No one doubts that wherever the new National Geospatial-Intelligence Agency headquarters winds up — whether in a blighted part of North St. Louis or in a patch of cornfields in St. Clair County — the economic impact will be huge and long-lasting.
The job of building the new $1.6 billion NGA West will likely employ at least 15,000 construction workers, while the completed facility will employ at least 3,100 workers right from the start, with the likelihood of hundreds more employees working there soon after it opens in 2021. NGA, a federal agency that uses satellite imagery to create maps for U.S. military and intelligence customers, has announced it needs to move out of its current site near downtown St. Louis because of security concerns and the need for bigger and more modern facilities.
But would NGA’s potential to revive a neighborhood in need of a helping hand be enough to persuade Robert Cardillo, NGA’s director, to keep the secretive intelligence agency in St. Louis?
For Francis Slay, the mayor of St. Louis, and U.S. Rep. William Lacy Clay, D-St. Louis, the answer is a resounding yes.
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Stung by the recent loss of the NFL football Rams, Slay last week told a Missouri Senate panel that losing NGA to Illinois would cause economic harm for his city. If any other site for NGA is picked, “they won’t lose anything,” Slay testified. But “we certainly will if we don’t get selected. We can meet all the needs that they have.”
Inspired by Slay’s pleadings, the Missouri Senate rules committee is considering a non-binding resolution requesting that NGA build its new campus in St. Louis.
Clay, meanwhile, is touting White House executive orders that encourage federal spending in low-income areas. Bringing NGA and its many jobs to the once-proud St. Louis Place neighborhood, located near the ruins of the abandoned Pruitt-Igoe housing complex, could spark an economic renaissance, according to Clay.
Clay described the hard-luck neighborhood as “a much different place,” during a recent bus tour that passed empty buildings and vacant lots, according to news accounts. “All of that over the last 50 years has been lost,” he said.
But according to intelligence experts interviewed, as well as U.S. Sen. Mark Kirk, R-Ill., a former Navy intelligence officer, the economic argument for keeping NGA in St. Louis won’t gain much traction.
NGA is “not an urban renewal agency,” Kirk said. “They are an imagery agency for war-fighters.”
That’s why Kirk is telling other Illinois leaders to emphasize the St. Clair county site’s military advantages, such as its proximity to adjacent Scott Air Force Base — already a major NGA client — and the ample room that would provide a buffer zone from the nearest road.
In contrast, the proposed North St. Louis site provides none of those advantages, especially when it comes to security, according to Kirk.
“With NGA in Missouri, you don’t have adequate setback from a potential terrorist car bomb or something like that,” Kirk said. “The worst of all worlds would be a car bomb that interrupted the headquarters activity (of NGA) and knocked out that capability for the U.S. military. Which is why it can’t be in Missouri.”
The agency is choosing between the 99-acre North St. Louis site that Slay is lobbying for, and a 182-acre site in St. Clair County next to Scott Air Force Base.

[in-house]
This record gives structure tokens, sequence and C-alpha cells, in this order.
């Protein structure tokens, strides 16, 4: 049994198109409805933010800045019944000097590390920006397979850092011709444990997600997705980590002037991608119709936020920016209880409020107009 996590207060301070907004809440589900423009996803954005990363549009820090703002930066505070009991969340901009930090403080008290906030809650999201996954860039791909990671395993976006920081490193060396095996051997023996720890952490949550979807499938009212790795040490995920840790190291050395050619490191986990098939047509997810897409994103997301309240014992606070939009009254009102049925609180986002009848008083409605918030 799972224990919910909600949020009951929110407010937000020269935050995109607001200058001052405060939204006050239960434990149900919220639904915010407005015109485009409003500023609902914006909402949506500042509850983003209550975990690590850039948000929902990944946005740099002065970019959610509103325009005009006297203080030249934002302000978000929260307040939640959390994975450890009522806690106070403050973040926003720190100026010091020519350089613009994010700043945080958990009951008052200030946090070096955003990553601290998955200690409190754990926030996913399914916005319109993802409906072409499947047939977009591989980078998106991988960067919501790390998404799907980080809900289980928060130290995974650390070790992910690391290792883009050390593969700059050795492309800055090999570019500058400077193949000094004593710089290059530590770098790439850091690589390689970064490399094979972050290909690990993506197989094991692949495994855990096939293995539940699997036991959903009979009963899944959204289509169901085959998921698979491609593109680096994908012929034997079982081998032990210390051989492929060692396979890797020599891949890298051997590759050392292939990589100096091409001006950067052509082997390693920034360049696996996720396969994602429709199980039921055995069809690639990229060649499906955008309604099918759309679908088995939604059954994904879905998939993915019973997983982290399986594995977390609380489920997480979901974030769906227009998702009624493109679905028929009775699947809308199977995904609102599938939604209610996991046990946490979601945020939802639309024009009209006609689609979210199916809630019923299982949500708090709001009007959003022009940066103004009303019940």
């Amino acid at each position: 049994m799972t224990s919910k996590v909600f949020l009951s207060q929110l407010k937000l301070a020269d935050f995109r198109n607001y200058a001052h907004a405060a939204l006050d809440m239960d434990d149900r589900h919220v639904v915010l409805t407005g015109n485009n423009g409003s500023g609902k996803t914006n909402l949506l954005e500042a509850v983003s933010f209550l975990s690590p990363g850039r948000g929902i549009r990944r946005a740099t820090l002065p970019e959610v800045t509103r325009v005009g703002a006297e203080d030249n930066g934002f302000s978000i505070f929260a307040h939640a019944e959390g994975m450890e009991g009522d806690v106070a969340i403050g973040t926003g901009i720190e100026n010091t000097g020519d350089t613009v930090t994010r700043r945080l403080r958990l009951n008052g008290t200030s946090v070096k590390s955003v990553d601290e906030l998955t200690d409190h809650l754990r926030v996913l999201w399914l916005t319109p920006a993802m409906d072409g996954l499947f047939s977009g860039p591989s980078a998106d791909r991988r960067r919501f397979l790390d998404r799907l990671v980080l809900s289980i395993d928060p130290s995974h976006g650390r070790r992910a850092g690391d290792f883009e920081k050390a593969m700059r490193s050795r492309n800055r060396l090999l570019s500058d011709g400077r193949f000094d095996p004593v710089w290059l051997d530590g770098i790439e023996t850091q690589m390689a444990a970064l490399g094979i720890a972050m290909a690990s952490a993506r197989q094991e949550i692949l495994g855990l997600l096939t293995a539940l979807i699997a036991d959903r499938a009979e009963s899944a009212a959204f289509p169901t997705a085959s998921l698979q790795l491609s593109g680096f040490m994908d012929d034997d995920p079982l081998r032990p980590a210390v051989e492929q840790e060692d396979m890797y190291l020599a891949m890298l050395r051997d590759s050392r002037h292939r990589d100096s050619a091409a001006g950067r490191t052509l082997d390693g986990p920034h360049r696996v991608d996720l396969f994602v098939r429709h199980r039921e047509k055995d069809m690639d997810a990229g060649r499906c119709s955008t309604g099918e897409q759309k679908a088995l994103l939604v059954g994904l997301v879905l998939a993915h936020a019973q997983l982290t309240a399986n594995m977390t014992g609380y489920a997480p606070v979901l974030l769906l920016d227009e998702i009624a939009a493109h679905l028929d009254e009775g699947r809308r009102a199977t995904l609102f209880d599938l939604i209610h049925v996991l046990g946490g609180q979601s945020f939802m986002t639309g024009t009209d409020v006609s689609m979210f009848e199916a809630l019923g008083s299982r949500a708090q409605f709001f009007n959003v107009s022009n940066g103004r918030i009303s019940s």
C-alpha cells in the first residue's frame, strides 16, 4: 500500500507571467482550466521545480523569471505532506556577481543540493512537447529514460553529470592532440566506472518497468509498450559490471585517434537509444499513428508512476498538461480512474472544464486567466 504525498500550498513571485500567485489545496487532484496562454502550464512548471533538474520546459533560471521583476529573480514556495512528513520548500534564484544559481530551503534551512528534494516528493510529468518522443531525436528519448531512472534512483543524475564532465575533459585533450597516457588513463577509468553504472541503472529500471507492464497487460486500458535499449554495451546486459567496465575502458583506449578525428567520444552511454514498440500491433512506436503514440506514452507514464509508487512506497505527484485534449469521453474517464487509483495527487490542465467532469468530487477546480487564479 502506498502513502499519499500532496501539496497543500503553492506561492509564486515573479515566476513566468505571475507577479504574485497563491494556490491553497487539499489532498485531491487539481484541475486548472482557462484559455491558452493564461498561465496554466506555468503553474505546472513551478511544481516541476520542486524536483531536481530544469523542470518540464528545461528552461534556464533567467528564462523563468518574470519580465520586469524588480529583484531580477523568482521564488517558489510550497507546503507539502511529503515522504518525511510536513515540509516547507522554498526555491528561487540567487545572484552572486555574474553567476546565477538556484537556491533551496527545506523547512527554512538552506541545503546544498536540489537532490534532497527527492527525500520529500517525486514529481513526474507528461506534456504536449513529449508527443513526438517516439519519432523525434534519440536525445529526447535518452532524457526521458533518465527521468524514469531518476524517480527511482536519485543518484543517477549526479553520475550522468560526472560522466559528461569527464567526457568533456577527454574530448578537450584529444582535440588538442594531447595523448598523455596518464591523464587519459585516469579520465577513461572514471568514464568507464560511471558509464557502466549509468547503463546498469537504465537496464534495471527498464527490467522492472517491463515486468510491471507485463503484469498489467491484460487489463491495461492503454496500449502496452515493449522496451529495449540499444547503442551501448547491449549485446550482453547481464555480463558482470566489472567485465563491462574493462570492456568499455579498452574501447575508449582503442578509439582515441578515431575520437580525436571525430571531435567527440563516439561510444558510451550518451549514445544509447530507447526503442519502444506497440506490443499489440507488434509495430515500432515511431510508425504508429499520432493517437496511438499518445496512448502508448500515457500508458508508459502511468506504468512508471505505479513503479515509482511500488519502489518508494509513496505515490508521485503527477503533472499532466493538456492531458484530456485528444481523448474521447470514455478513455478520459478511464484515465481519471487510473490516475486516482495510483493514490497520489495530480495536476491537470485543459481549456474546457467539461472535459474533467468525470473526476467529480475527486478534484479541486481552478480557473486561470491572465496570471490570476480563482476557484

Cardillo is scheduled to announce his initial decision before the end of March. He is expected to issue his final decision two months later.
Kirk said he doubted that political pressure from anyone, whether in Missouri or Illinois, will make a difference to Cardillo.
“Knowing Robert, it won’t have an impact at all,” Kirk said. Indeed, Cardillo and other NGA leaders “would actually resist politics because they are so concerned about the welfare of NGA.”
So why are Missouri politicians putting so much effort into pursuing a political strategy to move NGA to North St. Louis?
“I think local politicians want to show they are doing something,” Kirk said. “It’s mainly for their benefit. It has almost no impact on the case.”
Tim Pendergast, the head of Evident.io, a cyber-security firm, and a former intelligence professional, acknowledged that economic arguments play a role in where intelligence facilities are built.
“But the bottom line is, at the end of the day, it’s really going to come down to what’s best for NGA,” Pendergast said. “It’s going to weigh more heavily than with respect to revitalizing a particular area.”
No one could blame either Slay or Clay for trying to bring the NGA project to a corner of their city that, by any objective measure, needs a lot of help. The area is plagued by poverty, abandoned buildings and serious crimes — its stats are one reason that FBI numbers earlier this year showed that St. Louis suffers the nation’s worst violent crime rate.
Before his retirement in 2010, Vice Admiral Robert B. Murrett served four years as the fourth director of NGA, during the period when NGA consolidated its Washington, D.C. area facilities and moved into new NGA East headquarters at Fort Belvoir, in Springfiled, Va.
But the decision to move NGA East headquarters to Fort Belvoir was made by the members of the bipartisan Base Re-alignment and Closure Commission, or BRAC, which met in 2005.
“When those decisions were being put together and during the BRAC process that came before, there was a lot of engagement,” said Murrret, deputy director of the Institute for National Security and Counterterrorism at Syracuse University. “What I would describe as a lot of chefs in the kitchen during that process in the early 2000s.”